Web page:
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The sudden thud of collapsing state tax revenues echoed through the halls of Beacon Hill on Wednesday, inverting a projected surplus of hundreds of millions of dollars into a shortfall nearly as large and reshaping debate about government spending and tax relief plans.

Massachusetts collected $4.782 billion in taxes in April, a drop of $2.163 billion or 31.2 percent from the same month a year earlier and $1.435 billion or 23.1 percent below the most recent monthly benchmark projection, the Department of Revenue announced Wednesday.

With only two months remaining in fiscal year 2023, the Healey administration said the state so far has collected $703 million less than budget chiefs first forecast Massachusetts would have hauled in by this point. Through March – just one month earlier in the cycle – revenues were running roughly $870 million above the original benchmark pace.

“That’s a pretty substantial shortfall, and it really does change the tax trajectory for the fiscal year,” said Evan Horowitz, executive director of the Center for State Policy Analysis at Tufts University. “I don’t think it imperils state spending or the solvency of the current fiscal year, but I do think it means there’s not going to be a lot of money to play around with at the end of the year. It really does tighten the rings of this fiscal year.”

The announcement prompted reassessment of Gov. Maura Healey and the House’s tax relief plans as well as the financial footing of the fiscal year 2024 state budget bill due to emerge in the Senate this month.

Healey administration budget experts signaled they do not believe they will need to execute emergency 9C budget cuts nor adjust their spending and tax relief plans for next year.

An administration official who agreed to speak only on background said the executive branch can tap into a $1.7 billion “transitional escrow” account, largely built using federal pandemic relief funds and unspent surplus dollars from previous years, to bandage any gap. Other money will likely be available from reversions when state agencies do not spend their full annual appropriations.

Capital gains tax revenues above a certain threshold also get automatically deposited into the state’s “rainy day” long-term stabilization fund, rather than the general fund, so lackluster performance on that front will not necessarily carry a one-to-one impact on the budget.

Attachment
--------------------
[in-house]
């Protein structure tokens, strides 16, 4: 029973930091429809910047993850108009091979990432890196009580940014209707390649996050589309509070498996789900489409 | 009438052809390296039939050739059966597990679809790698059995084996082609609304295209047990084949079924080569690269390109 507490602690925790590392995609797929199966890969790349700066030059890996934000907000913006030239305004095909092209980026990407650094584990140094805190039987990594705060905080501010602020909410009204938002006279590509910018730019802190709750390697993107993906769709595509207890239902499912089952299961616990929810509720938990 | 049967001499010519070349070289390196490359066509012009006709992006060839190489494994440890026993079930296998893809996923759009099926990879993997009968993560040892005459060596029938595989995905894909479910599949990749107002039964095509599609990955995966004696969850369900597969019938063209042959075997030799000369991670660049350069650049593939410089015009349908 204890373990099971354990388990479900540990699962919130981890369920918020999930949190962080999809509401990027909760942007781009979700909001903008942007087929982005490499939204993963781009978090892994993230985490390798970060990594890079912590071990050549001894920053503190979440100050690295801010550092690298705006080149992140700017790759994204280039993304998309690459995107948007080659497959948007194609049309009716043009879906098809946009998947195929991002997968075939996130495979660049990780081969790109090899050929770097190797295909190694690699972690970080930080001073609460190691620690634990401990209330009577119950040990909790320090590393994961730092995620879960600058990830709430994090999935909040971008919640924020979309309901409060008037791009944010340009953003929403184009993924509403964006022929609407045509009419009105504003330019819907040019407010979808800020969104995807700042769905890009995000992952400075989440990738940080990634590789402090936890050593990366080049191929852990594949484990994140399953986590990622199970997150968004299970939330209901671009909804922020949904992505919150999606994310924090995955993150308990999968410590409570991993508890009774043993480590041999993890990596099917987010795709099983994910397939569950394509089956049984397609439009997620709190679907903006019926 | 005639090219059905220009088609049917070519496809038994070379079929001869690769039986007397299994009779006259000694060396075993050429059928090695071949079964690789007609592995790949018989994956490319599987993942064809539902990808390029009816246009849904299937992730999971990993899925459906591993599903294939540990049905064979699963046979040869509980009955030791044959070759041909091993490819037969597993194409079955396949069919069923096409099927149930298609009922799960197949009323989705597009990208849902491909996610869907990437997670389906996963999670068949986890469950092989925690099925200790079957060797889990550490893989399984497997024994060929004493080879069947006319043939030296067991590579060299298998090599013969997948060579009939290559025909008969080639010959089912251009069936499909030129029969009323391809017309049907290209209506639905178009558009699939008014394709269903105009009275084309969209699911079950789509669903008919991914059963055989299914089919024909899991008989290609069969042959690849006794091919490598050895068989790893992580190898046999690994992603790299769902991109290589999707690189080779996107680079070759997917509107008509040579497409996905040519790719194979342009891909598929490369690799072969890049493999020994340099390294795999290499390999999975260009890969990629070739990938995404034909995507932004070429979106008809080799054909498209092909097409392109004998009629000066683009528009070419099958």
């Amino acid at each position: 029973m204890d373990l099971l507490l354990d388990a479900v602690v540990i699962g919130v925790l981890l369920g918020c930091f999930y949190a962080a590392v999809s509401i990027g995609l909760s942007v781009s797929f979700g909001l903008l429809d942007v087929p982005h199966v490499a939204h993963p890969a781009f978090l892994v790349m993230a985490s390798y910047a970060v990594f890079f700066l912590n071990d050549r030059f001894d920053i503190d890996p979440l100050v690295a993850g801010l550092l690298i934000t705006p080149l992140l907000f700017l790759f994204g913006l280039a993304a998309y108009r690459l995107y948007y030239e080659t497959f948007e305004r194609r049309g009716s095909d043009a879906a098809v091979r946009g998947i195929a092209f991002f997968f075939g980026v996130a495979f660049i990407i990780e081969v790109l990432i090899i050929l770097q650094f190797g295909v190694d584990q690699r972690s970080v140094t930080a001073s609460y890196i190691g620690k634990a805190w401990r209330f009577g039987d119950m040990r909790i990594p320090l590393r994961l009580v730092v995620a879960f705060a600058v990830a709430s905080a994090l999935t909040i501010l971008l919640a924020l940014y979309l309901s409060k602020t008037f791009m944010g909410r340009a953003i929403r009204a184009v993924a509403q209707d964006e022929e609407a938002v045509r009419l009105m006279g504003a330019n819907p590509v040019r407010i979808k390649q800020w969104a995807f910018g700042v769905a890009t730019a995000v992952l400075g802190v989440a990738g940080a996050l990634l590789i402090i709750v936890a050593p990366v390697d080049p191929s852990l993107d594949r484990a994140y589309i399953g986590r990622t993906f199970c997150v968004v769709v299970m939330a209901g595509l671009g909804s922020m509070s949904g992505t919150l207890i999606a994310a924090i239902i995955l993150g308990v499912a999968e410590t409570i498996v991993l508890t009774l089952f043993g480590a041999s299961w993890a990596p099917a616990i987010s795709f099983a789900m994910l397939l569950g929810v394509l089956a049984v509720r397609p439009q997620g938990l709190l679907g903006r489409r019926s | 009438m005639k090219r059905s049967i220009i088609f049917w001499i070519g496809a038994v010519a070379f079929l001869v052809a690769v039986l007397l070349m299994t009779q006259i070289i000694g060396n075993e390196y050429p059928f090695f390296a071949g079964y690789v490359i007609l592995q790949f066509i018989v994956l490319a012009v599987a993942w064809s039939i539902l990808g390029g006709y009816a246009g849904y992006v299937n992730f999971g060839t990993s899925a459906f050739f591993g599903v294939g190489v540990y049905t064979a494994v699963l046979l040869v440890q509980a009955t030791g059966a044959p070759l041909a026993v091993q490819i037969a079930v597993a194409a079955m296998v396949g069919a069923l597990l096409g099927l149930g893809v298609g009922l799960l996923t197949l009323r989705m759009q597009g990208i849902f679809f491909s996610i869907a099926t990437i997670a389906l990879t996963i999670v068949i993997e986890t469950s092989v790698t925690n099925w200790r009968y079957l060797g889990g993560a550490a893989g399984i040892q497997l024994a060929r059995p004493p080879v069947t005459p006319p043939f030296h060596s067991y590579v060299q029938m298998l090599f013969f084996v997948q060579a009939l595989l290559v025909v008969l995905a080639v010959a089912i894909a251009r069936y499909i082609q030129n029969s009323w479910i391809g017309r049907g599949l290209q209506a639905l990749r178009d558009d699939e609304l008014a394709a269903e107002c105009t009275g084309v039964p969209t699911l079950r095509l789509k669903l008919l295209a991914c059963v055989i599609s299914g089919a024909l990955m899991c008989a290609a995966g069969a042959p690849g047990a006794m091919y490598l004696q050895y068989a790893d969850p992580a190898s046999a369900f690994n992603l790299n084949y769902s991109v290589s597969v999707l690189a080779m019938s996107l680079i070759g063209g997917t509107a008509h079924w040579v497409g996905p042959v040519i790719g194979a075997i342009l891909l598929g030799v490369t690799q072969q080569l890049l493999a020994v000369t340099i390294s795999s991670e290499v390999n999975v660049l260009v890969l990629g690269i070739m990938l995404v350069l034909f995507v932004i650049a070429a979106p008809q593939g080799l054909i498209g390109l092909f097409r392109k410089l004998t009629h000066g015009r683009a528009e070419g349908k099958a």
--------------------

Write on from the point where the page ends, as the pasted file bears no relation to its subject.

For now, the official said, the administration is not looking to draw down money from the rainy day fund, which House Democrats said had a balance of more than $7 billion in mid-March.

Difficult decisions about reining in spending might be unfamiliar to some elected officials on Beacon Hill. Gov. Charlie Baker cut $98 million from the budget in 2016, early in his first term, and those kinds of deliberations largely vanished in subsequent years, especially when the state recently posted blistering revenue collection numbers.

“We remain confident in our ability to work with our partners in the Legislature to adjust and utilize available resources to manage the budget and close the fiscal year in balance,” Administration and Finance Secretary Matthew Gorzkowicz said in a statement.

The Raise Up Massachusetts coalition, which led the successful campaign to impose a surtax on high earners, said the latest revenue report should serve as a “red light” to senators who could soon roll out their response to the House’s tax relief bill.

“If we give away hundreds of millions of dollars each year in new tax breaks for the ultra-rich and large corporations, we won’t be able to make the investments in housing, childcare, and transportation that are needed to make Massachusetts truly affordable, equitable, and competitive,” the coalition said in an unsigned statement.

Paul Craney, a spokesperson for the right-leaning Massachusetts Fiscal Alliance, instead blamed the shortfall on the income surtax on wealthy households that voters approved last year after top Democrats supported it.